Home Stroke New device helps Memorial Health doctors reduce risk of strokes

New device helps Memorial Health doctors reduce risk of strokes

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Oftentimes, the risk of stroke for some heart patients can be high. But now a new device just onto the market will allow doctors in our area to reduce that risk significantly.Dr. Roy Ehrlich, a practicing psychiatrist has been dealing with heart issues, specifically Atrial Fibrillation for about four years now and as result has been a blood thinners, which could enhance a risk of stroke.Now a new procedure being used by doctors at Memorial Health called Left Atrial Appendage Closure will reduce that risk considerably.The new next generation device is implanted into the heart during the 30-minute procedure that is a game changer as far as reducing the stroke risk and allowing the patients to get off of blood thinning medication.”This was a monumental change in our ability to treat people who has such a highly prevalent condition,” said Dr. Dale Daly, Intervention Cardiologist for Memorial Health. “And it has been completely monumental in allowing us to be able to still protect these people from strokes.”And for patients like Dr. Ehrlich, it was pretty much a no-brainer for him to be one of the first to undergo this procedure.”The preventative aspects of it are great and therefore because it’s recommendation to me by somebody I trust,” said Dr. Erlich. “I would recommend it to the other people with a similar circumstance.”This next generation device only got approval from the FDA a couple of weeks ago. Memorial has become the only hospital in the state of Georgia since it’s gotten that commercial approval to perform the procedure.”We are very pleased with the device we can see that it’s going to allow us to have an even higher success rate with being able to successfully implant these devices,” explained Dr. Daly.The Heart and Vascular Institute at Memorial performed the first five procedures using the device Thursday. It takes about 30 minutes and the patient is monitored overnight in the hospital and released the next morning.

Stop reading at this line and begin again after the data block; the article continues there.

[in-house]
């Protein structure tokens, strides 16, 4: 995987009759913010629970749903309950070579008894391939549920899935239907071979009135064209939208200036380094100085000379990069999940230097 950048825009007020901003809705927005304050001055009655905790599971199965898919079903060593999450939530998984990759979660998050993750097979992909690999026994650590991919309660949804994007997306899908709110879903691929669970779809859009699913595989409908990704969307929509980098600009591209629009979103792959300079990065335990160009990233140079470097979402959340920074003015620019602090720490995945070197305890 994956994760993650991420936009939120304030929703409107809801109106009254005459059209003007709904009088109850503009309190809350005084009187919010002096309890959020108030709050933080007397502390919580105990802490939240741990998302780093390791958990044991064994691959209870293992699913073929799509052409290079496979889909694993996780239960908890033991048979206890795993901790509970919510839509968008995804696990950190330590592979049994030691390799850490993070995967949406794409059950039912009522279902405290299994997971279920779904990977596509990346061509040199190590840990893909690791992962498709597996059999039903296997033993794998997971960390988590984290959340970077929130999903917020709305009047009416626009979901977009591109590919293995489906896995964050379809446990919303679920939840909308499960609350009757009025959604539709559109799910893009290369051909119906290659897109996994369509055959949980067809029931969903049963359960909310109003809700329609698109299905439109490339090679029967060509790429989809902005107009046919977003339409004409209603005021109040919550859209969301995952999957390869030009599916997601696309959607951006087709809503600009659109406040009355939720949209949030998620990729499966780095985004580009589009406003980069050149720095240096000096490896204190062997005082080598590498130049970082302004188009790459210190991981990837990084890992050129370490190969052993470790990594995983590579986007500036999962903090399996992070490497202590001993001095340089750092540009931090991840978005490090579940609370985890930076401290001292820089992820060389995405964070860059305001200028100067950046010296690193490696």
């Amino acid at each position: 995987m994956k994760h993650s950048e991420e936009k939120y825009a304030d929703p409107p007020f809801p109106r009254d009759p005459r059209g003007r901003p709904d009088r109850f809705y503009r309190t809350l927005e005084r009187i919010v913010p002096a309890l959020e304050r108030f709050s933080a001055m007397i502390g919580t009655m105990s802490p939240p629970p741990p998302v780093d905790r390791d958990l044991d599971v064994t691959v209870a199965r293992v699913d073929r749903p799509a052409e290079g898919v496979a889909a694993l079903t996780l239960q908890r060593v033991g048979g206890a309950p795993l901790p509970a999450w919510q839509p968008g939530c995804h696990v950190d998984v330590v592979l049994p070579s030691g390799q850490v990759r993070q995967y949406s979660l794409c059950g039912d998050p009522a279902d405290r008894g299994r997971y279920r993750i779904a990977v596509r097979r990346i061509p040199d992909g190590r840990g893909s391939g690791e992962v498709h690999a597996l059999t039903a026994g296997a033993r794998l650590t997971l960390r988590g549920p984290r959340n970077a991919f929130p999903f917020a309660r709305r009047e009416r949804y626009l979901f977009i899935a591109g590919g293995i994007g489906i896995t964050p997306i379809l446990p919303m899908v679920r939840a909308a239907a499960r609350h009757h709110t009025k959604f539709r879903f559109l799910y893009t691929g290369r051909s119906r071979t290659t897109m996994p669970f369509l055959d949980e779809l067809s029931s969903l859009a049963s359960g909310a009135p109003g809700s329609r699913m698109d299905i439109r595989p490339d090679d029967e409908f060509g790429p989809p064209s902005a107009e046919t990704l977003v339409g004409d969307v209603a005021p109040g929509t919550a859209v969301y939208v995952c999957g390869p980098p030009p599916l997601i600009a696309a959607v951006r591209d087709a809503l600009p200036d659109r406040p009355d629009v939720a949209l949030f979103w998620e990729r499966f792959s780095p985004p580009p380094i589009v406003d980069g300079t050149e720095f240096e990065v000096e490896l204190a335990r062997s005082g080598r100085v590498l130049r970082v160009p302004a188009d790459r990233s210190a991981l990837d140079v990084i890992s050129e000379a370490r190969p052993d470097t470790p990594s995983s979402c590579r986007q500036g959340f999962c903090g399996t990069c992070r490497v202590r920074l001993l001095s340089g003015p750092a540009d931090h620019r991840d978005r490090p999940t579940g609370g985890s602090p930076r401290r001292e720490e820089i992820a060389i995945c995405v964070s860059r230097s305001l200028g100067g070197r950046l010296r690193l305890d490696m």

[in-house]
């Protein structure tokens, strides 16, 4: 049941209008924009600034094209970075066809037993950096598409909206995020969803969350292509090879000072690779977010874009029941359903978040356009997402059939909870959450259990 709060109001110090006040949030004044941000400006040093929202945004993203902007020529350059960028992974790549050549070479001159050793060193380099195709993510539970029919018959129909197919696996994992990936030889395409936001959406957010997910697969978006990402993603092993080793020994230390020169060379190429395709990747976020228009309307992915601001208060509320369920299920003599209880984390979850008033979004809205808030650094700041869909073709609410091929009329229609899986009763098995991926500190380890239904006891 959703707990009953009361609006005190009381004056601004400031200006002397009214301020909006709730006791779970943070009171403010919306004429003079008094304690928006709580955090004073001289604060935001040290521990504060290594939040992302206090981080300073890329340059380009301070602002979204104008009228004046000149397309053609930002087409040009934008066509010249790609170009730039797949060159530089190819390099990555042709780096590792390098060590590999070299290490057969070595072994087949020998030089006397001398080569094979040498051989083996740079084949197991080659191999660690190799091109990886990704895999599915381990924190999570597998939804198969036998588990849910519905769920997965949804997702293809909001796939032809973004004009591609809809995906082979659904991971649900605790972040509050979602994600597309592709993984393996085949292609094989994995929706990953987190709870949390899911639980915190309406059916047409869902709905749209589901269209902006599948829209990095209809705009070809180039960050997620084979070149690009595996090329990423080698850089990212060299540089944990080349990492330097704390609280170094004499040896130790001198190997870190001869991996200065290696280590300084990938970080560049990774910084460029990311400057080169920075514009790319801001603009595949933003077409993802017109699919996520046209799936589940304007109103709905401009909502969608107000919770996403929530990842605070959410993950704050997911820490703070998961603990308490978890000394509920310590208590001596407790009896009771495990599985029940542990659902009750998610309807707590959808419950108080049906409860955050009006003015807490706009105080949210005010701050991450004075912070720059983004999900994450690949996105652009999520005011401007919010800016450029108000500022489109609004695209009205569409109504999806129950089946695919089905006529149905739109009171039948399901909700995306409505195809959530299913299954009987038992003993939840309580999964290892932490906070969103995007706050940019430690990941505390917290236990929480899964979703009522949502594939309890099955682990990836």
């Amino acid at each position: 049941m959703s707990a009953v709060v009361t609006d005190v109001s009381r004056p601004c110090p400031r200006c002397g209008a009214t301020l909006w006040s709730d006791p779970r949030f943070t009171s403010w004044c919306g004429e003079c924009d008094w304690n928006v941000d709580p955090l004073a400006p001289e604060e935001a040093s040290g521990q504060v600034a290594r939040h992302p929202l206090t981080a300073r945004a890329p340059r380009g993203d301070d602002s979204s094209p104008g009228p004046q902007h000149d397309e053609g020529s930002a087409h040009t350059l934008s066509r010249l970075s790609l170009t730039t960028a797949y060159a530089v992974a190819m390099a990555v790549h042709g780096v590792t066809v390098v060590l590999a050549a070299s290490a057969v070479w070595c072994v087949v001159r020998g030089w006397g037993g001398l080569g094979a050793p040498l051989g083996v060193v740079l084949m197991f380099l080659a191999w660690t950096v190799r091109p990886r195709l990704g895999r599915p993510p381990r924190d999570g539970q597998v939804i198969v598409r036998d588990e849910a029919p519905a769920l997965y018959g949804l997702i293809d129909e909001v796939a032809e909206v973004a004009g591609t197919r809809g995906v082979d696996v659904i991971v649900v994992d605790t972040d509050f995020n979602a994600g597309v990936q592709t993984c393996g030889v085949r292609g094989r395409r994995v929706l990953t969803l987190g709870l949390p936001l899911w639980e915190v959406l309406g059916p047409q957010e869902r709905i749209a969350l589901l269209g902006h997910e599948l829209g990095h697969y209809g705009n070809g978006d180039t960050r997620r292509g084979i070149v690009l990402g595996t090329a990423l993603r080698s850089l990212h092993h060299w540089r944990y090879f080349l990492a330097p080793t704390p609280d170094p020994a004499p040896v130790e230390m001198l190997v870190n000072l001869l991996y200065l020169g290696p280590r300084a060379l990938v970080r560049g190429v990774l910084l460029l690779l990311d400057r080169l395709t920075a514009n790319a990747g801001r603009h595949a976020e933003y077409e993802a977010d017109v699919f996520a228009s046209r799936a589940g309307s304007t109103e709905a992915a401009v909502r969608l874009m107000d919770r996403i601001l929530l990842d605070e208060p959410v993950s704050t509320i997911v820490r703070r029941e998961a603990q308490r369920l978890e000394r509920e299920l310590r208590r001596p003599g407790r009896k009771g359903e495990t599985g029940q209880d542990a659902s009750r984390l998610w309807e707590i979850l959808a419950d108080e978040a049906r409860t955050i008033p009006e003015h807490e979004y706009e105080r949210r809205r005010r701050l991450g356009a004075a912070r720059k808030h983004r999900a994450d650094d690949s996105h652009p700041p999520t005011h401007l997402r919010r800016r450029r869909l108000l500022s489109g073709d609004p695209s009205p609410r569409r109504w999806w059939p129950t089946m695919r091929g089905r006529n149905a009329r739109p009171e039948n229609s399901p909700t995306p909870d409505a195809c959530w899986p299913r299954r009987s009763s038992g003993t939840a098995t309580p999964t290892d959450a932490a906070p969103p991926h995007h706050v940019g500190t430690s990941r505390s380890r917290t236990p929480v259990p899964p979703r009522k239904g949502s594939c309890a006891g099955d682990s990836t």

Oftentimes, the risk of stroke for some heart patients can be high.

But now a new device just onto the market will allow doctors in our area to reduce that risk significantly.

Dr. Roy Ehrlich, a practicing psychiatrist has been dealing with heart issues, specifically Atrial Fibrillation for about four years now and as result has been a blood thinners, which could enhance a risk of stroke.

Now a new procedure being used by doctors at Memorial Health called Left Atrial Appendage Closure will reduce that risk considerably.

The new next generation device is implanted into the heart during the 30-minute procedure that is a game changer as far as reducing the stroke risk and allowing the patients to get off of blood thinning medication.

“This was a monumental change in our ability to treat people who has such a highly prevalent condition,” said Dr. Dale Daly, Intervention Cardiologist for Memorial Health. “And it has been completely monumental in allowing us to be able to still protect these people from strokes.”

And for patients like Dr. Ehrlich, it was pretty much a no-brainer for him to be one of the first to undergo this procedure.

“The preventative aspects of it are great and therefore because it’s recommendation to me by somebody I trust,” said Dr. Erlich. “I would recommend it to the other people with a similar circumstance.”

This next generation device only got approval from the FDA a couple of weeks ago. Memorial has become the only hospital in the state of Georgia since it’s gotten that commercial approval to perform the procedure.

“We are very pleased with the device we can see that it’s going to allow us to have an even higher success rate with being able to successfully implant these devices,” explained Dr. Daly.

The Heart and Vascular Institute at Memorial performed the first five procedures using the device Thursday.

It takes about 30 minutes and the patient is monitored overnight in the hospital and released the next morning.

https://www.wjcl.com/article/new-device-helps-memorial-health-doctors-reduce-risk-of-strokes/33660607

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